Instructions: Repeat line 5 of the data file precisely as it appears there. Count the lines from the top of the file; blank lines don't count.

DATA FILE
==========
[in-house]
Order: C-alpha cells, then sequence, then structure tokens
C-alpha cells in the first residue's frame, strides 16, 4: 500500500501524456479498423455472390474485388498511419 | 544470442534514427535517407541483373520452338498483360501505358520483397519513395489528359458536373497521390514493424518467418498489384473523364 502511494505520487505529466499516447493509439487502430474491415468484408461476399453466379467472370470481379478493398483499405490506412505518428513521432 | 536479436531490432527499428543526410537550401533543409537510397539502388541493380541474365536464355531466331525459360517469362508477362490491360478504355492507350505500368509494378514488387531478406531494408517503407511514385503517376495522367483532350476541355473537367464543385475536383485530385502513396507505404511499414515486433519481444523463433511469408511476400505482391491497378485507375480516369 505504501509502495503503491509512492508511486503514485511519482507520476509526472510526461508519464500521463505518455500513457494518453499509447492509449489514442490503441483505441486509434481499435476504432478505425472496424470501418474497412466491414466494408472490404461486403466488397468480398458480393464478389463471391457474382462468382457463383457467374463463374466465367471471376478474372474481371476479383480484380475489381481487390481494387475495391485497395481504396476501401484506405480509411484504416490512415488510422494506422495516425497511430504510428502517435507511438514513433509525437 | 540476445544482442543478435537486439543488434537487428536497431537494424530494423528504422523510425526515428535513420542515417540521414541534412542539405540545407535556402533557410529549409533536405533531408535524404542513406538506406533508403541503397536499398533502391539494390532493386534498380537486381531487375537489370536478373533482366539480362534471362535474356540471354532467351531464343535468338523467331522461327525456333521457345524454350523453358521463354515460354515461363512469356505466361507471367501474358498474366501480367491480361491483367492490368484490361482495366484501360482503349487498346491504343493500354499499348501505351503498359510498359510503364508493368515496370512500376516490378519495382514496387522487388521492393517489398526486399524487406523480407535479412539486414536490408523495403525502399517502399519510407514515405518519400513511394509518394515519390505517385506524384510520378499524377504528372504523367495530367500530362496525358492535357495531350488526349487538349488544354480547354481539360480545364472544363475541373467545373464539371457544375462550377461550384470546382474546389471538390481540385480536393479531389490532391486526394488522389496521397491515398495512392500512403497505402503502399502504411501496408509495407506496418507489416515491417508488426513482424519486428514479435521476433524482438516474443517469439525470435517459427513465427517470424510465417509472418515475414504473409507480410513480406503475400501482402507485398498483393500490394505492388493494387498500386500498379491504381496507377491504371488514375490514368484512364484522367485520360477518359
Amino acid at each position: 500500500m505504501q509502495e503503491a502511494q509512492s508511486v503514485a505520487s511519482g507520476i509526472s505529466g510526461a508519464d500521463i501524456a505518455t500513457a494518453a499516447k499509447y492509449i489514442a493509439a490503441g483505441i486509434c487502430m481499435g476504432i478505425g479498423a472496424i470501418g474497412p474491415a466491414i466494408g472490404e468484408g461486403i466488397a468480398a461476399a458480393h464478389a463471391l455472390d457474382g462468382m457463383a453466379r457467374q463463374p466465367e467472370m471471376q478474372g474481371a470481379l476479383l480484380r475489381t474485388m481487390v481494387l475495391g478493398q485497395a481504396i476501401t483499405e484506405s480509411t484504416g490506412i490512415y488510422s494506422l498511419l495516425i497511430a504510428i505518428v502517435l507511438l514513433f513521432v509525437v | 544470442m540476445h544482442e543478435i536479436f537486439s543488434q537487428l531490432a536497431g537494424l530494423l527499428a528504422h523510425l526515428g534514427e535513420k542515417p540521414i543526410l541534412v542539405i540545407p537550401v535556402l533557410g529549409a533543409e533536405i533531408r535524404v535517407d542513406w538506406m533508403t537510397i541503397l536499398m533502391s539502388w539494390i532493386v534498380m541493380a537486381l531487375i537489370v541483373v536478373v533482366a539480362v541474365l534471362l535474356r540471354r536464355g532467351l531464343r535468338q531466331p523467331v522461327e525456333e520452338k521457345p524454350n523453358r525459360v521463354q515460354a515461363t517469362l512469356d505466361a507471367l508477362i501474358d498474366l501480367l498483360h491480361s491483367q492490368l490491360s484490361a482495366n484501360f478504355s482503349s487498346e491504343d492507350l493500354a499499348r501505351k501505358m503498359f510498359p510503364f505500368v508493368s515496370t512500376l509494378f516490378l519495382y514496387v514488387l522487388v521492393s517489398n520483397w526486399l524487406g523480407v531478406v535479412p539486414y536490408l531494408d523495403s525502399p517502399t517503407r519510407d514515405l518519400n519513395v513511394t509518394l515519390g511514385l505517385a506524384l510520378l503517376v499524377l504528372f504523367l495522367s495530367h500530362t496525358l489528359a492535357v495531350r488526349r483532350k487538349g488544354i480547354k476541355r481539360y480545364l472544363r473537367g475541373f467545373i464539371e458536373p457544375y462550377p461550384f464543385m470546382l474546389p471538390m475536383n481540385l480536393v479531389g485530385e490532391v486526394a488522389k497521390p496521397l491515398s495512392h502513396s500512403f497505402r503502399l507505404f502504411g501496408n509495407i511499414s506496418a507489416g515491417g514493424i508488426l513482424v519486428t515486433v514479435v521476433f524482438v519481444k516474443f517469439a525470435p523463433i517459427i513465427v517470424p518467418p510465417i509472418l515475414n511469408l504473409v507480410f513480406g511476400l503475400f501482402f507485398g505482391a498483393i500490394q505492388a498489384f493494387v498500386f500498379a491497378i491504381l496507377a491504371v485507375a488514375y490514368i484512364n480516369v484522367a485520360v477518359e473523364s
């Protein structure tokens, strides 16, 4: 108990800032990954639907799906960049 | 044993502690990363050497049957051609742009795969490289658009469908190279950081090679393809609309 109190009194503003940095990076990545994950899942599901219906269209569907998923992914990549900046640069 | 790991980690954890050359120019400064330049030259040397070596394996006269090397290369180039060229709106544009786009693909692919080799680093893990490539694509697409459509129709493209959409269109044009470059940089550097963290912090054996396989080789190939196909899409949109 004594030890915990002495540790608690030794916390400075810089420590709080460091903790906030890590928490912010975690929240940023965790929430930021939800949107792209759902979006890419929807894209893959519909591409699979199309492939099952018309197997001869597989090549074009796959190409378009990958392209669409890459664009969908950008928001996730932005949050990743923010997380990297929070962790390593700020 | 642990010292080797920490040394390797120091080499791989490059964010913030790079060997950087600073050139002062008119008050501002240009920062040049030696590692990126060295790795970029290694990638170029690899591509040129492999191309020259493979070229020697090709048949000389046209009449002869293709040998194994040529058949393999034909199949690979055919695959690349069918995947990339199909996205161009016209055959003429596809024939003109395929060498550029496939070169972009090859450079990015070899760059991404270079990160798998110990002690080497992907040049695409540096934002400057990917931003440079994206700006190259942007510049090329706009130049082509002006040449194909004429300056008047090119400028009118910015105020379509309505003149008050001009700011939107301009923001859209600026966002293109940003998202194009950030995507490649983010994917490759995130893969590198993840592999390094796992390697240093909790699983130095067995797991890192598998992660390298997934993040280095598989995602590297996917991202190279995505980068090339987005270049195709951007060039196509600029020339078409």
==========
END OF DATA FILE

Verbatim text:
């Protein structure tokens, strides 16, 4: 108990800032990954639907799906960049 | 044993502690990363050497049957051609742009795969490289658009469908190279950081090679393809609309 109190009194503003940095990076990545994950899942599901219906269209569907998923992914990549900046640069 | 790991980690954890050359120019400064330049030259040397070596394996006269090397290369180039060229709106544009786009693909692919080799680093893990490539694509697409459509129709493209959409269109044009470059940089550097963290912090054996396989080789190939196909899409949109 004594030890915990002495540790608690030794916390400075810089420590709080460091903790906030890590928490912010975690929240940023965790929430930021939800949107792209759902979006890419929807894209893959519909591409699979199309492939099952018309197997001869597989090549074009796959190409378009990958392209669409890459664009969908950008928001996730932005949050990743923010997380990297929070962790390593700020 | 642990010292080797920490040394390797120091080499791989490059964010913030790079060997950087600073050139002062008119008050501002240009920062040049030696590692990126060295790795970029290694990638170029690899591509040129492999191309020259493979070229020697090709048949000389046209009449002869293709040998194994040529058949393999034909199949690979055919695959690349069918995947990339199909996205161009016209055959003429596809024939003109395929060498550029496939070169972009090859450079990015070899760059991404270079990160798998110990002690080497992907040049695409540096934002400057990917931003440079994206700006190259942007510049090329706009130049082509002006040449194909004429300056008047090119400028009118910015105020379509309505003149008050001009700011939107301009923001859209600026966002293109940003998202194009950030995507490649983010994917490759995130893969590198993840592999390094796992390697240093909790699983130095067995797991890192598998992660390298997934993040280095598989995602590297996917991202190279995505980068090339987005270049195709951007060039196509600029020339078409």